We were lucky enough to be invited to the launch of the World Press Photo’s 2018 exhibition, which arrived in Singapore at the National Museum. Local partner, the Straits Times, presented what has become known as the ‘Oscars’ of photojournalism, on its seventh time in Singapore and third return to the National Museum.

Boko Haram Strapped Suicide Bombs to Them. Somehow These Teenage Girls Survived.
© Adam Ferguson, for The New York Times

Showcasing 161 prize-winning photographs, chosen by the judges from a staggering 73,000 submissions from 4,548 photographers, from 125 countries.   The jury, who always decides on the photos anonymously (the photographers identities are not revealed), awarded prizes to 42 of the photographers. The award winning pieces came from 22 countries around the world and were chosen because they best captured the most powerful, poignant and provocative news images. Unfortunately, entries from women still only make up about 16% of the submissions and there were only 5 female photographers that won any of the prizes this year. However, the World Press Photo Foundation are doing their best to encourage more women to submit each year by partnering with associations like the International Women’s Media Foundation to better support female photojournalists from around the world.

Waiting For Freedom
© Neil Aldridge

The exhibition was opened by Ms Chang Hwee Nee, CEO of the National Heritage Board and Warren Fernandez, Editor-in-Chief of the Straits Times and we were fortunate to be invited on a tour of the exhibition with the two dignitaries, given by World Press Photo’s curator and programmer, Ms Yi Wen Hsia. We learned that the exhibition now has eight categories including an environment category this year. The exhibition is to showcase the stories that matter around the globe and the exhibition captures the mood through stories of tragedy, jubilation, degradation, empowerment, the shocking and the heart-warming, leaving the viewer with an understanding of the often graphic images that highlight global issues outside of their immediate sphere, affecting all of us.  The World Press Photo exhibition shows how crucial it is to support and facilitate photo journalism, educate the public and encourage debate, using well researched and journalistically reliable stories.  This year features stories such as the Rohingya crisis, terrorism in London,  right -wing violence in Charlottesville, US and the anti-presidential protests in Caracas among others.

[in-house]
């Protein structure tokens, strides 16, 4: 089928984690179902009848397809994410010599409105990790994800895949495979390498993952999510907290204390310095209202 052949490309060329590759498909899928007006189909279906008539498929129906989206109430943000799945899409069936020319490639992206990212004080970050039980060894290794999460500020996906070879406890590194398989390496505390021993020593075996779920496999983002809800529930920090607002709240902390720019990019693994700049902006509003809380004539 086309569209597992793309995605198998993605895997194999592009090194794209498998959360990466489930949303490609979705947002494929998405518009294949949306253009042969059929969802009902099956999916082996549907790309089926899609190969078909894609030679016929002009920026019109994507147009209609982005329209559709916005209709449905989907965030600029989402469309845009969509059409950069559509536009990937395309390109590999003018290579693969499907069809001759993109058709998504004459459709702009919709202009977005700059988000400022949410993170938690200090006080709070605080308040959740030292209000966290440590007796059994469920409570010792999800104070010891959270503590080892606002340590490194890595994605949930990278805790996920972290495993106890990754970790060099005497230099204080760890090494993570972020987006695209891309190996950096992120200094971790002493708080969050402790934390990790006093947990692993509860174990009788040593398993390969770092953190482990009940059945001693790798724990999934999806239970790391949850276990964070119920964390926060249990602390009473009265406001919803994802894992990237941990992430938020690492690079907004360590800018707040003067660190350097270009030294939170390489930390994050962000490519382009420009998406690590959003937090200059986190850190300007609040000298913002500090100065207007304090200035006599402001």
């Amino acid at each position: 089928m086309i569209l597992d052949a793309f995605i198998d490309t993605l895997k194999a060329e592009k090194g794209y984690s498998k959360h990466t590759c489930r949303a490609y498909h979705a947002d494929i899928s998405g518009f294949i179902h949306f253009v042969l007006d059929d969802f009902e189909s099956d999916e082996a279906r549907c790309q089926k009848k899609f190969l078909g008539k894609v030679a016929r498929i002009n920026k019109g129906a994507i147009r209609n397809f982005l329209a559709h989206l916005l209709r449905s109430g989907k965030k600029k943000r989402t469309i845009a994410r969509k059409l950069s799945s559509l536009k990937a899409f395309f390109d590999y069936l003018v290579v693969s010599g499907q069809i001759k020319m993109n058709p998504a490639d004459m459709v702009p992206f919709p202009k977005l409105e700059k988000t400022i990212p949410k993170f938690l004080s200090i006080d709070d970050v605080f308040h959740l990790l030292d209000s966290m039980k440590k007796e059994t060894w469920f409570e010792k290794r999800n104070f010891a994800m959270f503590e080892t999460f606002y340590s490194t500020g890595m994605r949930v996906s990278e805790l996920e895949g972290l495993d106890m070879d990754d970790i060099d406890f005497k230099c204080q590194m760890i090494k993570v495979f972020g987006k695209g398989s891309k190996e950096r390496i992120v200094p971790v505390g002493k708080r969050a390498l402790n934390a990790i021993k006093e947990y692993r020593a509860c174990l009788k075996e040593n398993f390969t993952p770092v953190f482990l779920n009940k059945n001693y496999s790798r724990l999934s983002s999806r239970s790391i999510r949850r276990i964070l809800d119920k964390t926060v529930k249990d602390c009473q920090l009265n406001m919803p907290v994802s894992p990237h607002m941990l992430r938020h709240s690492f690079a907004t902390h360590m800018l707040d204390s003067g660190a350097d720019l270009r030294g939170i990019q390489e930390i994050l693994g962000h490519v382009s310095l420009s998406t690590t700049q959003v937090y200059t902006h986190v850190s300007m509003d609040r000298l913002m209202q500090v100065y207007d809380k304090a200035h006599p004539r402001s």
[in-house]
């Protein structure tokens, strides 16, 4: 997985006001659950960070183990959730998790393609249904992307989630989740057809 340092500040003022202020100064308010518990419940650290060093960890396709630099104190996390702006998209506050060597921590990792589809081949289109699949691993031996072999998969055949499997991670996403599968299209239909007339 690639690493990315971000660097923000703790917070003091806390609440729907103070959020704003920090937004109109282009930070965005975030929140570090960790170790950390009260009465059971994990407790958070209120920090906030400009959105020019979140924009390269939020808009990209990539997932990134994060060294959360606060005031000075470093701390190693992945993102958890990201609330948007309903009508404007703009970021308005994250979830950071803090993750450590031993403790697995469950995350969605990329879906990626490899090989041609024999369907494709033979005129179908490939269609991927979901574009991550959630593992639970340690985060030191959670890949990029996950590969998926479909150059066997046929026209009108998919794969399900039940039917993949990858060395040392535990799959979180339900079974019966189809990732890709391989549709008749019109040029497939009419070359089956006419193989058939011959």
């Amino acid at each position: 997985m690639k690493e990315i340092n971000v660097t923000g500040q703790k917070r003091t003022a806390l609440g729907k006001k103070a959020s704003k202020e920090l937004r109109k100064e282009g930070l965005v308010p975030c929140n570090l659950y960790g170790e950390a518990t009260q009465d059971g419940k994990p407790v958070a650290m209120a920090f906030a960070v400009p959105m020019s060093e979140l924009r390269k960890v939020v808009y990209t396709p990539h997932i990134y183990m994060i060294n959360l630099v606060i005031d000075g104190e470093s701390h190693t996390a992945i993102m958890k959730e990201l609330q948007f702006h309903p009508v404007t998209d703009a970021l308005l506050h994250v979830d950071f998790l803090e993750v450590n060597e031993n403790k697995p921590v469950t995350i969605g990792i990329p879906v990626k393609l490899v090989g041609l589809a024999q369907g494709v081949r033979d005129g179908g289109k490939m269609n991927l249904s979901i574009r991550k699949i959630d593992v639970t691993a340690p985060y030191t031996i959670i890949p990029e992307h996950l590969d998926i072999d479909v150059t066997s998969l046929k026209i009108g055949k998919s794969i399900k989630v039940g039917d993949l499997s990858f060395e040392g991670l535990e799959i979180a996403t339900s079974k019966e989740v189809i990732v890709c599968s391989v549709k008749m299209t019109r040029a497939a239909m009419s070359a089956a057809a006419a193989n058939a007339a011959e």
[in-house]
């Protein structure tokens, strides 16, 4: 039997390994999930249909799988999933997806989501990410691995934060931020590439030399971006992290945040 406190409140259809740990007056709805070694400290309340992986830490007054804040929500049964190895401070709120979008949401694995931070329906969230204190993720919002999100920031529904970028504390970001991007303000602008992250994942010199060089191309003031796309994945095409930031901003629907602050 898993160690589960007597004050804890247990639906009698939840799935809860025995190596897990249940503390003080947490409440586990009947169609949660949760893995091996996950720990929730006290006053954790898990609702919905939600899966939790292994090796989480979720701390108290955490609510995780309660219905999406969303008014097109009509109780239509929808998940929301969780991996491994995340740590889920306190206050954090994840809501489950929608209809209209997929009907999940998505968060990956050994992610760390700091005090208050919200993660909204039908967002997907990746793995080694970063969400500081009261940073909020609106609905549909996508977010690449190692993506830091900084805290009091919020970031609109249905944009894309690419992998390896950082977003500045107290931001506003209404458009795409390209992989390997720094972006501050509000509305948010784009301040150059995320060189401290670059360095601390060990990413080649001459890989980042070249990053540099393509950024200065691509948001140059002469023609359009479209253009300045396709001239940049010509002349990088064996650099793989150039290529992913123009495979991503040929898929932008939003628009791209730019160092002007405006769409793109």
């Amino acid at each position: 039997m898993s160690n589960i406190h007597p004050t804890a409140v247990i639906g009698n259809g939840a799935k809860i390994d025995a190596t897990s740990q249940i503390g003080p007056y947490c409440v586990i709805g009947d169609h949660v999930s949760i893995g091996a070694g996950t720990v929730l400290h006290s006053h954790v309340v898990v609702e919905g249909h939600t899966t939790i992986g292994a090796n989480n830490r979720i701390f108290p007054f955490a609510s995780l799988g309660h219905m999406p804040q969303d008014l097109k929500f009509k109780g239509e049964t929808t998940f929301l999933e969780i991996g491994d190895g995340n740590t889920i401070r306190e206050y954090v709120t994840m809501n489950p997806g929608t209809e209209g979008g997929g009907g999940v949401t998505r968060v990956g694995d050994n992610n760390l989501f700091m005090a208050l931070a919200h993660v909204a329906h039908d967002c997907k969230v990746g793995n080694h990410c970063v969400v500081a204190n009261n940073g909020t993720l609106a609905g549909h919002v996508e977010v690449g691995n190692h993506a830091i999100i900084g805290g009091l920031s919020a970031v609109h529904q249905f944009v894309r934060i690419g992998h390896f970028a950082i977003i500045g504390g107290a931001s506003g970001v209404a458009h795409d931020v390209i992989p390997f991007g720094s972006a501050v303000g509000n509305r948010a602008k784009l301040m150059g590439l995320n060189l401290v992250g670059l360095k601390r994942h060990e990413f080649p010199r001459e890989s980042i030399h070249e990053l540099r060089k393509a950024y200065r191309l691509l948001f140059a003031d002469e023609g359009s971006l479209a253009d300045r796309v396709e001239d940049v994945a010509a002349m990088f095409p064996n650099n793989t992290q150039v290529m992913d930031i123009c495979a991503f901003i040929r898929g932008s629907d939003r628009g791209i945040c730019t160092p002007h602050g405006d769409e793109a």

Wasteland © Kadir van Lohuizen, NOOR Images

The World Press Photo exhibition is photojournalism at its best.  It creates the opportunity to start discussions, enliven debates and encourage self directed learning. By giving the audience an opportunity for reflection on global issues like the environmental sustainability, political turmoil and women’s empowerment.  We can see, through the lens of these incredible photographers, the stories that resonated around the world this year and last. Many of them that might not have been widely reported in the places that we live. This is always a powerful exhibition,  thats free so there’s no excuse not to go and see it. Don’t miss it.

The Battle for Mosul
© Ivor Prickett, for The New York Times

Look out for the free talks and debates on photojournalism, coming up in the exhibitions programme over the next few weeks by Singapore’s Kevin Lim, Patrick Brown, Wong Maye-E and others here. The exhibition will run till 28th October 2018 at the National Museum of Singapore. Cover image: Title: Venezuela Crisis © Ronaldo Schemidt, Agence France-Presse.

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